Yeh I knew it’d been in a laser cutter because of those corners (I had clocked the burned internal edges too). I guess my worry was that the external cuts had been done on a CNC.

I’m a bit worried about having to sand everything down a lot (a bit is always going to be required), especially if the cuts are intricate. So, I was wondering how much you really have to take off to get rid of the char? I ask because a have a few ideas which will require the edge sections to be visible and I want those to be sanded. Am I going to drastically lose the uniformity of my parts through sanding?

I love the layered construction, it gives me plenty of cool ideas. And sorry, rubbersoul, didn’t mean to suggest you guys weren’t qualified :sweat:


1 Like

In my experience, it doesn’t usually take much sanding to get the edge burn marks off, particularly if they aren’t scorched too much. All of my designs actually incorporate the edge burn as a design element (it can help give more visual depth to a design, and also helps to seal the plywood edges and strengthen the veneers at the edge to prevent chipping), but even using sanding jigs to keep my sanding flat to the face, I’ll occasionally nick a side and remove the caramelization. Doesn’t take much to take that burn layer off at all – sometimes I have to “paint” it back on in places using brown ink.

If leaving the edge burned is a concern because of later handling, once you rub the sides down with a paper towel a bit, the burn edges generally stop releasing ash, and you don’t have to worry about more coming off later when people are using it.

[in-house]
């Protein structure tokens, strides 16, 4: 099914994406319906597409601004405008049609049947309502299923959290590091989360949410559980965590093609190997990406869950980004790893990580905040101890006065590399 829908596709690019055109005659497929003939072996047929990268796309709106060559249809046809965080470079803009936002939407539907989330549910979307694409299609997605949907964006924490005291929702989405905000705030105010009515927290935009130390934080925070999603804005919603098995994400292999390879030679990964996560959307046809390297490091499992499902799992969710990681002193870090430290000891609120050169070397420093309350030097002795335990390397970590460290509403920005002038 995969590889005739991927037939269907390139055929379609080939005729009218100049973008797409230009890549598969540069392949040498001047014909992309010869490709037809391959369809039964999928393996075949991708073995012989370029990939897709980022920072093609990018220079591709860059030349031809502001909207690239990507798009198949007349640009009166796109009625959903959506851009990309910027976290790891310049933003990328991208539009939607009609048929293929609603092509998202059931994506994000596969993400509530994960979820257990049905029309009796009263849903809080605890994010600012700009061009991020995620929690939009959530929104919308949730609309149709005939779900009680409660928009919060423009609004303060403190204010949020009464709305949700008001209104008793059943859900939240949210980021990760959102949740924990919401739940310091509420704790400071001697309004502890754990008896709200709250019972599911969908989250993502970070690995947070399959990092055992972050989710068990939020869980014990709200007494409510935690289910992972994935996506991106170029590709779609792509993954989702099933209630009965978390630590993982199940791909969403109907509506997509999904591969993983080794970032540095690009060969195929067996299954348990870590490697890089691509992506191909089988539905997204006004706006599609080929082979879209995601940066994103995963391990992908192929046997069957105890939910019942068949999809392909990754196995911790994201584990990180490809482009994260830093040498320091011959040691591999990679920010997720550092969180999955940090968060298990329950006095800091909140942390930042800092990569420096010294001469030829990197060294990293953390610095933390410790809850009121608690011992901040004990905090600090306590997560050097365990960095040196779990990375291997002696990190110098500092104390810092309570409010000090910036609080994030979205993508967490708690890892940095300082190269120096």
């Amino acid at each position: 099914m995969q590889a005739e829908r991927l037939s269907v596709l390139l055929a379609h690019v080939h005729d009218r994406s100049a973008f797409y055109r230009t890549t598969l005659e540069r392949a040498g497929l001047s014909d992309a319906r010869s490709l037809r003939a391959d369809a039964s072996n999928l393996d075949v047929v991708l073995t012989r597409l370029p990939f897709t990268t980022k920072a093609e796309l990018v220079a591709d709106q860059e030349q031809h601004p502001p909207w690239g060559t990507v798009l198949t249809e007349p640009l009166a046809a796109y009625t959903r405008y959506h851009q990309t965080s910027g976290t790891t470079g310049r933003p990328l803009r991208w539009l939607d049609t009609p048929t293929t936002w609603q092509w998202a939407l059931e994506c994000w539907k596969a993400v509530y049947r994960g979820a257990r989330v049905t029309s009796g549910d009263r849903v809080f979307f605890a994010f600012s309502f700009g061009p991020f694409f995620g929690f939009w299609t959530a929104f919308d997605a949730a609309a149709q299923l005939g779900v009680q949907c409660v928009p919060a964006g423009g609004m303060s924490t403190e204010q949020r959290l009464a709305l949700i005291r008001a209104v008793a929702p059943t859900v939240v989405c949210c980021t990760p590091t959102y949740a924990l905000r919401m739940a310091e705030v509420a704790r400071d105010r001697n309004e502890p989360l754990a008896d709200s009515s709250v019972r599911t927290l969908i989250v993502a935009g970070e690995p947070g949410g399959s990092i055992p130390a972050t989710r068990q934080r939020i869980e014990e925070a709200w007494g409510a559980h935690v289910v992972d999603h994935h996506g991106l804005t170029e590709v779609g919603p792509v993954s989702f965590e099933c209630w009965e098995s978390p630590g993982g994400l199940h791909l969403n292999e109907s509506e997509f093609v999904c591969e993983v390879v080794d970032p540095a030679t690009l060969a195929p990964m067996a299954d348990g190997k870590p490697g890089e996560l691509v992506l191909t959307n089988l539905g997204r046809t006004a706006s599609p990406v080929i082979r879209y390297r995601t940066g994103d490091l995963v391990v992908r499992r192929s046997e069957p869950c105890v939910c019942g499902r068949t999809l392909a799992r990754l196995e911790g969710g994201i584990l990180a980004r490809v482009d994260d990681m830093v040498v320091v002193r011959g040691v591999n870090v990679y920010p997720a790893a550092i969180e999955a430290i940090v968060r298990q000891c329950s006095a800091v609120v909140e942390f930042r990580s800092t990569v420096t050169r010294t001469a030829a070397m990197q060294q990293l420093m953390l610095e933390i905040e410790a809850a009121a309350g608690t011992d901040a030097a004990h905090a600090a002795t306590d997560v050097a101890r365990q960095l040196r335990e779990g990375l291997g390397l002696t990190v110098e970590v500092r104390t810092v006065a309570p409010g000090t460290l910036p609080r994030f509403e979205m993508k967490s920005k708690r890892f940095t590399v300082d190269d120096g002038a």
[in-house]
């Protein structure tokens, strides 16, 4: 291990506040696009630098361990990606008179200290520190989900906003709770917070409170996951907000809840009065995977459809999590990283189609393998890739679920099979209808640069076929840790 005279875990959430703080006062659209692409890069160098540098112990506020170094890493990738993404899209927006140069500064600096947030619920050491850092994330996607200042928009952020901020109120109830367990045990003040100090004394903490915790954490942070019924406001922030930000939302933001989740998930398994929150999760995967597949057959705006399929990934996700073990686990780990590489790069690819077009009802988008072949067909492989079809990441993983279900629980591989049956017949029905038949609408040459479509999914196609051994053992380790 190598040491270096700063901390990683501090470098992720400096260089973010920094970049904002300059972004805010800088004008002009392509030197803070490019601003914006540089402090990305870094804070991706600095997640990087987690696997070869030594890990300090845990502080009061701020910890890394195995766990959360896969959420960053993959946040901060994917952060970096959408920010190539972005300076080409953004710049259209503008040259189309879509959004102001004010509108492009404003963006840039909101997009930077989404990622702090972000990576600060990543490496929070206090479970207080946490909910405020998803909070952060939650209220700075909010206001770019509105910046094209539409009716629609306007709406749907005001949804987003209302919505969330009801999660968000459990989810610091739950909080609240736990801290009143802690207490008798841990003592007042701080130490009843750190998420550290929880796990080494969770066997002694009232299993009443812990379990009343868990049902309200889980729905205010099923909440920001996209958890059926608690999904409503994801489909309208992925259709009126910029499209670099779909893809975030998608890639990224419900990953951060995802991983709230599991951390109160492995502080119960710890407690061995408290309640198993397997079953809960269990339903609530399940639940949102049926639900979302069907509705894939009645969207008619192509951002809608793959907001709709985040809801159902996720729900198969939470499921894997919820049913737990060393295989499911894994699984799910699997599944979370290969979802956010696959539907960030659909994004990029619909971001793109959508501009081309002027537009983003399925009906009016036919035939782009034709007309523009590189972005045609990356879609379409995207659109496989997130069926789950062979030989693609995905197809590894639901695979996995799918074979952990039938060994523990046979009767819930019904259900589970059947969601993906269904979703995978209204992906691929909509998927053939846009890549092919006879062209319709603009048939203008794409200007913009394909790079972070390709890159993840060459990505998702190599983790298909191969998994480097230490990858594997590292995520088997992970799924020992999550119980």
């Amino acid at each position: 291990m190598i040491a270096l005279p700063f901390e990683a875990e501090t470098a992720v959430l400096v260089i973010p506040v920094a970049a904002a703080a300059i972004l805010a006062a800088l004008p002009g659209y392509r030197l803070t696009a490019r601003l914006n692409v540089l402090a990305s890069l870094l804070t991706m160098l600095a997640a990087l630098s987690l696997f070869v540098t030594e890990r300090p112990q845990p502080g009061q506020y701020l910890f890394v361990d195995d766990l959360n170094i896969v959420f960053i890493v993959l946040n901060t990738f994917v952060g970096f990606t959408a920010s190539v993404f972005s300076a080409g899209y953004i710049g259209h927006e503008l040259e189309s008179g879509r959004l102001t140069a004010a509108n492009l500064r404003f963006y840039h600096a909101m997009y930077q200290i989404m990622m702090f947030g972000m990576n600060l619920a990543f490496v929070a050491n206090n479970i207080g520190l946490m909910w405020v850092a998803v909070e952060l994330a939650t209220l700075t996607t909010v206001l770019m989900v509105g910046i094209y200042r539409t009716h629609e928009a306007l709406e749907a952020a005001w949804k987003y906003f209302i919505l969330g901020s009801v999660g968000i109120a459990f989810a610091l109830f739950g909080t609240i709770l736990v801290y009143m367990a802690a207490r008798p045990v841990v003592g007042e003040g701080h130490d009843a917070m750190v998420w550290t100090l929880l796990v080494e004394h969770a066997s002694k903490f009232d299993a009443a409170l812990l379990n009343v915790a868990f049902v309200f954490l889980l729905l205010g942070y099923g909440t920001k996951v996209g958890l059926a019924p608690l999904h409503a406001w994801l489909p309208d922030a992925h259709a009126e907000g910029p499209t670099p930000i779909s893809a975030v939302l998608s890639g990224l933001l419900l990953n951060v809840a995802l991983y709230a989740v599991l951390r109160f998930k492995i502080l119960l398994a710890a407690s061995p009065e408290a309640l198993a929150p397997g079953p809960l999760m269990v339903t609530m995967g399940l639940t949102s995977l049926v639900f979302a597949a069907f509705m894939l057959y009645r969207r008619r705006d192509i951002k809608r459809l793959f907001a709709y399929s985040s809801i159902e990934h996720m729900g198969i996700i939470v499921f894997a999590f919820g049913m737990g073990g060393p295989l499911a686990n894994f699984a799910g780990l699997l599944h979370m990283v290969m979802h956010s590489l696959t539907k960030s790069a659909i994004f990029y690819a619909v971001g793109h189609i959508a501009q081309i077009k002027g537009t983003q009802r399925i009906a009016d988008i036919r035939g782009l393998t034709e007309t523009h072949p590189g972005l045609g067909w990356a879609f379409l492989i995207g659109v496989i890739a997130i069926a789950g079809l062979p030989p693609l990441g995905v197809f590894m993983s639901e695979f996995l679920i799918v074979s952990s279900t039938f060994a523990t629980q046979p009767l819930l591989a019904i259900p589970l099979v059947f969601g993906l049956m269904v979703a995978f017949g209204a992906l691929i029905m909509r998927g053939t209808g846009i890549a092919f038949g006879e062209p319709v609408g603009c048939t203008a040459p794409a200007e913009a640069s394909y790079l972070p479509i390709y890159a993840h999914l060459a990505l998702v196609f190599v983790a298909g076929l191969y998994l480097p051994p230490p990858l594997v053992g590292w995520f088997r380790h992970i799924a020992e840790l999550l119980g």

FYI, when I’m sanding, I’m using an old Porter-Cable palm sander with 220-grit paper, which is great for quickly and evenly taking smoke marks off the veneer faces.

And here’s an example of one of my designs, just to give you a sense of what I’m talking about:


Great design! :relaxed:


Thanks Jules! It’s all slot joinery, so it slides together from flat pieces (needed something I could ship easily):


Can you describe generally the differences in what did and didn’t work? More power and faster movement is better than less power and slower movement, or vice-versa? Or is there some other setting that makes all the difference? Just want to file away that info in my noggin for future reference.

1 Like

SarbarMultiMedia on youtube showed that you can avoid the char on wood altogether and get clean cuts by using a powerful air assist blowing down the cut and going as fast as possible while still just cutting through. The stronger air assist allowed him to go faster. I.e. it makes the cut deeper for a set speed and power.